Sync Hacks is a column dedicated to exploring new applications for BitTorrent Sync, as built by users like you. BitTorrent Sync is a free, unlimited, secure file-syncing app. (And now, it’s 2X faster.) If you’ve got an epic Sync idea, use-case or how-to, shoot us an email at sync[at]bittorrent.com.
In this week’s Sync Hacks: Kevin Costain, a tech enthusiast, shares some of the ways you can leverage the speed, flexibility, and security of Sync to go beyond keeping files up to date across your devices. From password protection to large social experiments, Kevin shares five great ways you can take advantage of the power of Sync.
From Kevin Costain:
Bittorrent Sync is amazing in a number of ways. Because of its simplicity, it allows for uses far beyond what it advertises. The basic idea is to keep files synchronized between two or more devices – much like Dropbox – but without storing these files on a third party server. The advantage of keeping your files out of the cloud, and only on authorized device, is greater control over your data and faster file transfers. After beginning using Sync in April, I’ve discovered that Sync is great for a number of things, beyond keeping large files up to date across my devices. So, here’s 5 more ways you can use BitTorrent Sync:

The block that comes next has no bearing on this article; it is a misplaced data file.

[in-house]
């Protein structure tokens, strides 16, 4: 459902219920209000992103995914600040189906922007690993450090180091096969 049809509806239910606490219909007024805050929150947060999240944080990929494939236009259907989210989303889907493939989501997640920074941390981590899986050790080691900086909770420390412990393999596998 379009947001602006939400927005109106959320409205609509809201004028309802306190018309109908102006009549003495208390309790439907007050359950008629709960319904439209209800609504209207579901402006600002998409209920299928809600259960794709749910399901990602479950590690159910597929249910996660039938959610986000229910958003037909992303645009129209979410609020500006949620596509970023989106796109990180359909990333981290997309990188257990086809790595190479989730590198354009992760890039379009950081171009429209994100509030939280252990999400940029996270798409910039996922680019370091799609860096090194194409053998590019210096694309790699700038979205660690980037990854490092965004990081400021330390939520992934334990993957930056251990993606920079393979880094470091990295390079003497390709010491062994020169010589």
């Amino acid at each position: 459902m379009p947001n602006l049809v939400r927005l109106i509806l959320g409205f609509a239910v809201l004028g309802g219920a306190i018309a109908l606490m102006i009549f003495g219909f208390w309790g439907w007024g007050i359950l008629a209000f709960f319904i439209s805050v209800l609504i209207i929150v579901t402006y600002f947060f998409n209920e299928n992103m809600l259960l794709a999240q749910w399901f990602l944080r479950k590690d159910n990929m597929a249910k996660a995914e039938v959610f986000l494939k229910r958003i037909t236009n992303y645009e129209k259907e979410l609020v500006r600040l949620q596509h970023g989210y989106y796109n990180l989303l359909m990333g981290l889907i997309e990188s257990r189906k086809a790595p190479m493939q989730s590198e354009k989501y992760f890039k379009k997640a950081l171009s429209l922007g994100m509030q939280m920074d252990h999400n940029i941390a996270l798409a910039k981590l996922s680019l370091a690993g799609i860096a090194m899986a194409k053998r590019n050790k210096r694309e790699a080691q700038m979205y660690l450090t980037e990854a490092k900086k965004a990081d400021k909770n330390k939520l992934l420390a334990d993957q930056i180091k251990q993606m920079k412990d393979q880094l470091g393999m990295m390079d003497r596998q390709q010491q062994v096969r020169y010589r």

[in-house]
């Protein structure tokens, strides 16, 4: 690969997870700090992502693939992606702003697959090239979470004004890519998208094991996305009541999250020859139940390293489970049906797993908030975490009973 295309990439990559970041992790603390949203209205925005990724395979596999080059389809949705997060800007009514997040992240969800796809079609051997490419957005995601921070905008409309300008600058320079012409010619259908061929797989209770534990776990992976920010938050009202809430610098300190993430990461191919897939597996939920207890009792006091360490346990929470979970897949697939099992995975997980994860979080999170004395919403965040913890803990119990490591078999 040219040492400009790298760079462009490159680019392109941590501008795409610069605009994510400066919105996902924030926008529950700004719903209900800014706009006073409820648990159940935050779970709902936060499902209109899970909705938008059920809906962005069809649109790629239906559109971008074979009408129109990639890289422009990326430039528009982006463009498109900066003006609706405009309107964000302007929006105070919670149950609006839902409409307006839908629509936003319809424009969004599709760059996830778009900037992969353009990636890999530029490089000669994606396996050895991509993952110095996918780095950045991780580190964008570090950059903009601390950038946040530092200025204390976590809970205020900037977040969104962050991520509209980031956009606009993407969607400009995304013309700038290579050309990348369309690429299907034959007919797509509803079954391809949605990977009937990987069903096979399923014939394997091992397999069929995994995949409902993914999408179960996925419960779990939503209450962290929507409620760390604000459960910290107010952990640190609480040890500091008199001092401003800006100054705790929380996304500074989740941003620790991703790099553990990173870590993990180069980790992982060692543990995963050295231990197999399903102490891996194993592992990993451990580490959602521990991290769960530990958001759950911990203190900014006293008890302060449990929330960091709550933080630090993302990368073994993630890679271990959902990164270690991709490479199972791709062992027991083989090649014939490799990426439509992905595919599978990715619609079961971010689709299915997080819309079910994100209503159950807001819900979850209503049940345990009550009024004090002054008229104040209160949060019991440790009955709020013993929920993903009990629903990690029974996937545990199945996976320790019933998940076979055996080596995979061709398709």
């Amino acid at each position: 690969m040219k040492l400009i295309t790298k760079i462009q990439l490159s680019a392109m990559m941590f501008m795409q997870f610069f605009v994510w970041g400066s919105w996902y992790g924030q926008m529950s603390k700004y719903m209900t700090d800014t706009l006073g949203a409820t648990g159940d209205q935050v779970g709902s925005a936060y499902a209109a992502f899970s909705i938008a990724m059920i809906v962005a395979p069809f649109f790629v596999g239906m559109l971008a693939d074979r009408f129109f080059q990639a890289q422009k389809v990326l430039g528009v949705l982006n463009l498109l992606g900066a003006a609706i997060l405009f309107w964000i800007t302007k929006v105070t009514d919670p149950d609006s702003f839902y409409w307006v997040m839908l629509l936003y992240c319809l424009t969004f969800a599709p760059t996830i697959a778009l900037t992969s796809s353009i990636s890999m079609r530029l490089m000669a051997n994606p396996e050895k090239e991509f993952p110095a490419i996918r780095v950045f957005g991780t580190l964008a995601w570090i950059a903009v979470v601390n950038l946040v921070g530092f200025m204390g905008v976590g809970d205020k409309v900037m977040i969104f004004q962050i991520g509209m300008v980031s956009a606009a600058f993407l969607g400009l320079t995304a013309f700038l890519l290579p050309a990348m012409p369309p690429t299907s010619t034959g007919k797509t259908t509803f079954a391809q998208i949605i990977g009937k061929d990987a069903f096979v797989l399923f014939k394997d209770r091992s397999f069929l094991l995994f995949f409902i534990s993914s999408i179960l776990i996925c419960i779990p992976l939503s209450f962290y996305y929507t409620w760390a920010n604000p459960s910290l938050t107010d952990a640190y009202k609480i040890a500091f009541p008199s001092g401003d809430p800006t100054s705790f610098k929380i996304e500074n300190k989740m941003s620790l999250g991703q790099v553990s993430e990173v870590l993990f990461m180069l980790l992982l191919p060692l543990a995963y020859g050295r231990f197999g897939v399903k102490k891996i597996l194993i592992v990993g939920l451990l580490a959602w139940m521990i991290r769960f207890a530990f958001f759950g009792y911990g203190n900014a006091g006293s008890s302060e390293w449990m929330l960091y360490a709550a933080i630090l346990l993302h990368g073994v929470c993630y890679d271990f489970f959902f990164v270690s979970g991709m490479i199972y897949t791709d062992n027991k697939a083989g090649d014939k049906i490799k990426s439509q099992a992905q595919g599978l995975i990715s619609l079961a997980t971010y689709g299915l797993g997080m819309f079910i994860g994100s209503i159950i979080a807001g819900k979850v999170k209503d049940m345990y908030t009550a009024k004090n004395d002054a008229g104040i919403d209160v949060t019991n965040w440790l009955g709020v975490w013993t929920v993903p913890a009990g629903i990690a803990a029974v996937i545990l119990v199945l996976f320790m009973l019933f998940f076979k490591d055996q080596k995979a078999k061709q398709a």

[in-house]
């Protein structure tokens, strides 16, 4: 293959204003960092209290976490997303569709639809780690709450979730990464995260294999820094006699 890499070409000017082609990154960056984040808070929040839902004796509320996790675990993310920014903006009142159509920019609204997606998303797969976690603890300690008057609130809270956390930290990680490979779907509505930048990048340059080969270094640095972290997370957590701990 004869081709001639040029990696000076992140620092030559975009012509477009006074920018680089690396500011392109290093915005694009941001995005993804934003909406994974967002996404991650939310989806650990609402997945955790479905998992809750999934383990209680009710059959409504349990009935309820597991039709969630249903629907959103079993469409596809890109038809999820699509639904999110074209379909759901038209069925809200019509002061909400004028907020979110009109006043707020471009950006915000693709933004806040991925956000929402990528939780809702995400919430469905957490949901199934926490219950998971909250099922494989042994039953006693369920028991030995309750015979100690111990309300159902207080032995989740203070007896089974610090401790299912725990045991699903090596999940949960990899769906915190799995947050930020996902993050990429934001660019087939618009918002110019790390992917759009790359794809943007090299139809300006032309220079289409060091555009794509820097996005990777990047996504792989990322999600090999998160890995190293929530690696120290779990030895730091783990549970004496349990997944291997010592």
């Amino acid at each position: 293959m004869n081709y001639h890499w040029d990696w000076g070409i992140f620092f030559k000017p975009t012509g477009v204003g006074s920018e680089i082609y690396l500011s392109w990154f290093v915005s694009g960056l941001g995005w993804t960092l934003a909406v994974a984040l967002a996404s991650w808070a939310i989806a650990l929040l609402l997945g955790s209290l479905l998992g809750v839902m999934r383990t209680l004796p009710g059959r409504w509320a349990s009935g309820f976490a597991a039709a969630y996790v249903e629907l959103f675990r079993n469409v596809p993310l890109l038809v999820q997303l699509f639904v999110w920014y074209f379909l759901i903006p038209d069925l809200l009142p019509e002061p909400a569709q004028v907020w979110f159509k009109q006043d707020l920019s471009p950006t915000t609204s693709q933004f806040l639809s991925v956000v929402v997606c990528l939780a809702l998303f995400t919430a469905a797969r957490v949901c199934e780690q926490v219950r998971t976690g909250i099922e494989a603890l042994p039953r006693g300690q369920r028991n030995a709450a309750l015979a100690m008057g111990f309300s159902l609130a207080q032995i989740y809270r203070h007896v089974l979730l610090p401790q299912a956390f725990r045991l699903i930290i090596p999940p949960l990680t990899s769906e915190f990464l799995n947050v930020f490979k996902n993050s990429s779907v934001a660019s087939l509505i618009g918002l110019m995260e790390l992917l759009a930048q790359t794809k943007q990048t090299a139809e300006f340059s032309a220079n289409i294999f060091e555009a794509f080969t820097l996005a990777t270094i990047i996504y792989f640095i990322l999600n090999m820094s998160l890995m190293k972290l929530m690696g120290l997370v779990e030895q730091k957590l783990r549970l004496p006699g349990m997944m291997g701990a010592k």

1. Password Protection
Security is a big deal. With data breaches on the rise, people are more worried about their stuff than ever. So, how do you keep your passwords safe while keeping them accessible? Sync is, by nature, a secure service. Keep complicated passwords in a Sync folder, instead of entrusting them to the cloud. That way, you can access your passwords on the go, without putting your passwords in danger.
2. Private cloud backup
Setting up a large storage space (possibly Network Attached Storage) and using Sync to pull in files from all client locations as a central backup tool. Sync would be setup to watch live share folders and synchronize in a read-only pattern back to the NAS device.
3. Personal data multi backup
By placing Sync on every computer possible and designating a folder for your data, this might effectively distribute backups to multiple places and protect you from hardware failure. Use this scenario on all family member’s computers and create a multi-computer backup system that protects everyone’s data, all the time.
4. Sharing a collection
That awesome batch of sunset photos is growing and you’d like to show everyone that wants to see them. You don’t want to email each file out as you add them and want something more automatic. Share the folder’s Sync read-only key with friends (and on Twitter) and let anyone who’s interested keep up-to-date as you add new content. Plus, no storage limitations. Share as many hi-res photos as you want.
5. Creating a dead drop
I can’t recall where I saw this, but the idea that a location would be available to anyone to add or remove anything in public is a really compelling social experiment. Create a Sync folder, distribute the key openly, and see where it goes! I would expect to see more of this (and various public shares of data) more often in the future.
Kevin Costain is a Torontonian, small business owner and technology enthusiast. He blogs regularly at http://cwl.cc